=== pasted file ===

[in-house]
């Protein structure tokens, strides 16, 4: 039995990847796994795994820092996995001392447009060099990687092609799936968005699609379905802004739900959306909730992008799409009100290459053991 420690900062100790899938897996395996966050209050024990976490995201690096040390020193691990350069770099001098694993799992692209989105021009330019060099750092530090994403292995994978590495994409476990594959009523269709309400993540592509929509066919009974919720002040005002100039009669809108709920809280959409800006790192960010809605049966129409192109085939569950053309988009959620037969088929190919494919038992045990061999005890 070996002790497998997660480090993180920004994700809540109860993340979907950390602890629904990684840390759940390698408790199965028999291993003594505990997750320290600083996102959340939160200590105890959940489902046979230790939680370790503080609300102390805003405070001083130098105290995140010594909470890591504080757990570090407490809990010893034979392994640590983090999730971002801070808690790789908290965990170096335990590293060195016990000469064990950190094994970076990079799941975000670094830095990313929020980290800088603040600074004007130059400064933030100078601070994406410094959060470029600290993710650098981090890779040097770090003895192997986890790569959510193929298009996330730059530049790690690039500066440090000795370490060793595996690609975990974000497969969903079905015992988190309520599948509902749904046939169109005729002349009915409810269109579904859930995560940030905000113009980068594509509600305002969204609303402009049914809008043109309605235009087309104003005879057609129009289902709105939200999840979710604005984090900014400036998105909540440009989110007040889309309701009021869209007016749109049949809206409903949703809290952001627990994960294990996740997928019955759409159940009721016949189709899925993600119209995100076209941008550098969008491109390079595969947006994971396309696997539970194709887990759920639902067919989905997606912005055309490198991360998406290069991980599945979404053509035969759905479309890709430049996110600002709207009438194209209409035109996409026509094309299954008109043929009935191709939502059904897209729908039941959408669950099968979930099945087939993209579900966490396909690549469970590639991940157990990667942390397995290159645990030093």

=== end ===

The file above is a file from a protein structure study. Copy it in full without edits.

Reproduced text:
[in-house]
């Protein structure tokens, strides 16, 4: 039995990847796994795994820092996995001392447009060099990687092609799936968005699609379905802004739900959306909730992008799409009100290459053991 420690900062100790899938897996395996966050209050024990976490995201690096040390020193691990350069770099001098694993799992692209989105021009330019060099750092530090994403292995994978590495994409476990594959009523269709309400993540592509929509066919009974919720002040005002100039009669809108709920809280959409800006790192960010809605049966129409192109085939569950053309988009959620037969088929190919494919038992045990061999005890 070996002790497998997660480090993180920004994700809540109860993340979907950390602890629904990684840390759940390698408790199965028999291993003594505990997750320290600083996102959340939160200590105890959940489902046979230790939680370790503080609300102390805003405070001083130098105290995140010594909470890591504080757990570090407490809990010893034979392994640590983090999730971002801070808690790789908290965990170096335990590293060195016990000469064990950190094994970076990079799941975000670094830095990313929020980290800088603040600074004007130059400064933030100078601070994406410094959060470029600290993710650098981090890779040097770090003895192997986890790569959510193929298009996330730059530049790690690039500066440090000795370490060793595996690609975990974000497969969903079905015992988190309520599948509902749904046939169109005729002349009915409810269109579904859930995560940030905000113009980068594509509600305002969204609303402009049914809008043109309605235009087309104003005879057609129009289902709105939200999840979710604005984090900014400036998105909540440009989110007040889309309701009021869209007016749109049949809206409903949703809290952001627990994960294990996740997928019955759409159940009721016949189709899925993600119209995100076209941008550098969008491109390079595969947006994971396309696997539970194709887990759920639902067919989905997606912005055309490198991360998406290069991980599945979404053509035969759905479309890709430049996110600002709207009438194209209409035109996409026509094309299954008109043929009935191709939502059904897209729908039941959408669950099968979930099945087939993209579900966490396909690549469970590639991940157990990667942390397995290159645990030093």